What I lost in speed, however, I gained with the versatility of a full-fledged smartphone. I was able to make phone calls, browse the web, send and receive email, consume media, and navigate with GPS just like with any standard smartphone on the market. Also, because it runs Google’s Android mobile operating system, I was able to download apps from the Android App Market. For example, train schedule and route apps like Hyperdia or Jorudan helped me navigate the labyrinth of Japanese rail. I downloaded one of these apps and recycled the wrinkling pocket rail guide I had been toting around.
The smartphone, 54.8 × 104 × 13.5 millimeters in size, ran Google’s Android 2.2 operating system with a menu system in English and Japanese. The wireless (b/g) WiFi hotspot was capable of connecting up to five devices at HSPA 7.2Mbps down/5.8Mbps up connection speeds. It included a rear-facing 3.2 megapixel photo and video camera, 2.9 inch touchscreen, built-in speaker, 3.5 mm audio jack, Bluetooth 2.1, and had 512MB of memory with expandable memory through a microSD slot.
The back of the Emobile Pocket WiFi-S
The phone I tested had a battery length of five hours of talk time, four hours of standard usage, and 240 hours of standby. It came with one battery pack, AC adaptor, USB cable, microSD card, and three color covers, black, blue, and pink. The retail price was 19,800 Japanese yen ($235) as part of a two year contract, and phone and data plan costing about 8,000 Japanese yen ($95) per month.
While not as slick and graceful as its fruity and shiny rival, the Pocket WiFi-S does have that personal Wi-Fi network trick up its sleeve.
By Elena del Valle
Photos by Gary Cox*
The entrance to the Hotel Plaza Athénée
After our last visit to the Alain Ducasse restaurant at the Plaza Athénée in 2008, the famous French chef announced he was going back to basics and installed a new chef at his best known restaurant in Paris, France. While this could spell disaster or significant changes in the dining experience elsewhere on our most recent visit to the Plaza Athénée gourmet venue late last year we discovered it did nothing to mar the superlative dining experience offered at the Restaurant Alain Ducasse au Plaza Athénée.
Alba chicken with fresh white truffle
We were pleased to find favorites like the Alba truffled chicken dish and new selections like the crock pot cooked lobster. The ambiance and service were outstanding in spite of a full dining room.
Many of the dishes included a final flourish delivered at the table
When we heard they had redecorated the restaurant we expected radical changes. Instead the designers kept the classic and modern combination decor and added an artistic touch. Four large screens were covered in unique pieces of embroidery representing produce, garlic, mushroom, and artichoke.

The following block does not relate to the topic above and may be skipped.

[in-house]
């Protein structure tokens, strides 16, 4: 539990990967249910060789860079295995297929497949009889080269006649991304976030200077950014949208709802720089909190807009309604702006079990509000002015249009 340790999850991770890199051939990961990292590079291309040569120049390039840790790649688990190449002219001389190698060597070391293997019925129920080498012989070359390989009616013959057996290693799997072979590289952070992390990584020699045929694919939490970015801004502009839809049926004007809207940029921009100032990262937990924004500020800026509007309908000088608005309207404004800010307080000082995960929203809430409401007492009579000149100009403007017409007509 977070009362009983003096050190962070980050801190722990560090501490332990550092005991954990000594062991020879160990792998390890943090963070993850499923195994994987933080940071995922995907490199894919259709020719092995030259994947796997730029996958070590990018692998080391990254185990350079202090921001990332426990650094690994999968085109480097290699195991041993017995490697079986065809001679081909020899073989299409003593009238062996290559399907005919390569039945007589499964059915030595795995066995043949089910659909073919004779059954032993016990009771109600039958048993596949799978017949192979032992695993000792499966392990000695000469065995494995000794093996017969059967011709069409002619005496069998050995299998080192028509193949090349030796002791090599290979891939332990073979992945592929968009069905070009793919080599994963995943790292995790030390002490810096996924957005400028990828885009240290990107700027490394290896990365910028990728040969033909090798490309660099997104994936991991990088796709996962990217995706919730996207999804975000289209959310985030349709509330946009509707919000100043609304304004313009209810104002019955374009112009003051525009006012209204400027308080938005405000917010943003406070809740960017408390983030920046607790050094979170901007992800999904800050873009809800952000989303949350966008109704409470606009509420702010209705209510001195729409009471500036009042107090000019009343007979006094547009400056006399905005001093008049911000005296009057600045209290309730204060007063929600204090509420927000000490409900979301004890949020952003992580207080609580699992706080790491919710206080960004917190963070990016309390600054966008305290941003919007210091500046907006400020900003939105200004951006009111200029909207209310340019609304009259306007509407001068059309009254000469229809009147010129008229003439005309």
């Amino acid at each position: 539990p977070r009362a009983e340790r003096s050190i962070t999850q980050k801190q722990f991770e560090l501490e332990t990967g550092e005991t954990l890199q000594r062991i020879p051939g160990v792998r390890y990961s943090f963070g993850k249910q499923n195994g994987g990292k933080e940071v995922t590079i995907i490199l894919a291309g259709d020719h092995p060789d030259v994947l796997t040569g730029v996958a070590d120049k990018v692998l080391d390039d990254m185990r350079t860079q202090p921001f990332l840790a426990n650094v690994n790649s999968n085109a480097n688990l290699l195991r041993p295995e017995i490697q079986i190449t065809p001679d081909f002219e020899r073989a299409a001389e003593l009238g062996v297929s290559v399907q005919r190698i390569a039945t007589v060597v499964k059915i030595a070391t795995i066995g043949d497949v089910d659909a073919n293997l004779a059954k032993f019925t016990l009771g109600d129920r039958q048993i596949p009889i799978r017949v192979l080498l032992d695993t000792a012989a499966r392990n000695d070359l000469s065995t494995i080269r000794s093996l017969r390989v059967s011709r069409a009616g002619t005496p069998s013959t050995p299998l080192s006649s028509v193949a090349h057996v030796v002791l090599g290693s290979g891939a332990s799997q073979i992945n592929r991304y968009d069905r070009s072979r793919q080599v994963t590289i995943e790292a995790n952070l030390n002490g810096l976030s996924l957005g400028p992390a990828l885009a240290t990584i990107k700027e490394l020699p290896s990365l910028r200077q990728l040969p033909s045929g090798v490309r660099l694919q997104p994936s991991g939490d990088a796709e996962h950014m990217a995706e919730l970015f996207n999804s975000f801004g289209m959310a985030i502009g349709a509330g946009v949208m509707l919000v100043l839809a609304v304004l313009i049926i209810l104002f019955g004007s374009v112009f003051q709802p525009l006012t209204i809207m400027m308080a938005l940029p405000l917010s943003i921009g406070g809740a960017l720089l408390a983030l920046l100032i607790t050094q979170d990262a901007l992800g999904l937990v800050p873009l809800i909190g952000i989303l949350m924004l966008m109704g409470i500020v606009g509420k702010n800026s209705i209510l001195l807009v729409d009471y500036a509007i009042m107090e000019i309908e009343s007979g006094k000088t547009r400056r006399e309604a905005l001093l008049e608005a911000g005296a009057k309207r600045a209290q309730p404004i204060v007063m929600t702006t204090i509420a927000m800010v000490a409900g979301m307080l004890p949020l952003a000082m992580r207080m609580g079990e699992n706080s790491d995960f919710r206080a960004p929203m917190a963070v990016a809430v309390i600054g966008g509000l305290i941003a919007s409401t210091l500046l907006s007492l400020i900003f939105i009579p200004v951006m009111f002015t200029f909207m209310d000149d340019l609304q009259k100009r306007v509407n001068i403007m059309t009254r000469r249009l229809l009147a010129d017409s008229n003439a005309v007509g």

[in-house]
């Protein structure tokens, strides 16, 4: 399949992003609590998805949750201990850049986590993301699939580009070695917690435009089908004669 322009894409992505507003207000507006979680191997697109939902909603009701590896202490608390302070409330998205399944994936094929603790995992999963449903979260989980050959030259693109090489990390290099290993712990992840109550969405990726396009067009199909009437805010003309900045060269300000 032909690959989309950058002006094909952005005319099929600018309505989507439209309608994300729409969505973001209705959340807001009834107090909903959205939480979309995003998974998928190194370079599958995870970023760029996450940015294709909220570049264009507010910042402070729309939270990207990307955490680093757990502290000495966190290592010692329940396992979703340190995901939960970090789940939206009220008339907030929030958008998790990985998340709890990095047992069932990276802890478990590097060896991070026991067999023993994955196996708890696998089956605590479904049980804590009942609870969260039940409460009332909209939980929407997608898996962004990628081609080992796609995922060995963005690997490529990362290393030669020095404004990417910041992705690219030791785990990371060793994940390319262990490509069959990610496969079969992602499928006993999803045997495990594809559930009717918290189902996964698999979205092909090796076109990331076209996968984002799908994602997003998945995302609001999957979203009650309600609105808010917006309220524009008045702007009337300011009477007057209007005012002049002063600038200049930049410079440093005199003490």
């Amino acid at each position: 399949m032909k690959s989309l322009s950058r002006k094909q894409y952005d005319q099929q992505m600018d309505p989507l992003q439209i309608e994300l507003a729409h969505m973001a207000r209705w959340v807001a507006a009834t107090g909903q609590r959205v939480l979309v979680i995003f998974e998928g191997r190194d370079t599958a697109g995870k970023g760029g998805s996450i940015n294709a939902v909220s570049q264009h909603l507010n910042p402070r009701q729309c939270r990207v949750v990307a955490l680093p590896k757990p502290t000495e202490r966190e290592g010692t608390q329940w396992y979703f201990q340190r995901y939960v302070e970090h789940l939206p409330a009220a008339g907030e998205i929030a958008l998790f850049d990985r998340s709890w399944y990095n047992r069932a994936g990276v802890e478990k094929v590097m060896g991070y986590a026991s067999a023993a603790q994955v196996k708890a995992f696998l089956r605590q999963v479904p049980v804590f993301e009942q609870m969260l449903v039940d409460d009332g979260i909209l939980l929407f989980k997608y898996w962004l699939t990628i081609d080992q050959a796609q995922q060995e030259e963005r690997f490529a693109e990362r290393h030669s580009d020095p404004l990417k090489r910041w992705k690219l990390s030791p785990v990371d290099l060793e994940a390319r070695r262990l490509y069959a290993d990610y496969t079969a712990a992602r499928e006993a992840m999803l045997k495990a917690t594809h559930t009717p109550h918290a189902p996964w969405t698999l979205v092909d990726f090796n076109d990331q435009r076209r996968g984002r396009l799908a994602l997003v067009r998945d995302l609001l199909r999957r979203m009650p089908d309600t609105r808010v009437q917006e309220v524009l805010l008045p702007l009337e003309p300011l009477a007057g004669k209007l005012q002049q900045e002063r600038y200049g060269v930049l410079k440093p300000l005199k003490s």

It required a team one year to bring the embroidered screens to life from the graphic designs created by Patrick Jouin. Stefan Glass provided the expertise of the Müller workshop near Nuremberg, Germany where the pieces of satin and leather were cut with high precision machinery.
A table and one of the new embroidered screens at Restaurant Alain Ducasse au Plaza Athénée
Once that was done Sébastien Barilleau from the Cécile Henri workshop in Paris, added beads, sequins, and tubes rock pearls with the traditional Lunéville technique (the embroiderers work on the back of the piece, positioning the haberdashery by touch on the front and stitching them in place with chain stitch). The screens returned to Germany for meticulous assembly of the sections and back to Paris for completion.
Upholsterer Stéphane Corler positioned the silver, gold and bronze satin and leather panels with metallic blue-tinged stone and crystal embroidery on the screens. Visit the Simon & Baker Travel Review for information about Paris, fine dining and more about our December 2010 dinner at Restaurant Alain Ducasse au Plaza Athénée.
*Non watermarked photos copyright Pierre Monetta courtesy of Restaurant Alain Ducasse au Plaza Athénée
The main pool at Andara Resort and Villas
One of our team members stayed in a spacious, well furnished and well decorated rental home with a lovely bay view on the popular island of Phuket, Thailand. In spite of the punishing rainy weather the home, located within a home owners and resort property estate, with a dedicated on site staff person was comfortable and afforded many leisure creature comforts including an infinity edge pool and terrace, a game room, a fully equipped kitchen and television room.
One of the bedrooms in Villa 9 at Andara Resort and Villas in Phuket
Within the resort there were concierge services and facilities including a restaurant, shops, fitness center, and swimming pool. Visit the Simon & Baker Travel Review to read about Villa 9 at Andara Resort and Villas.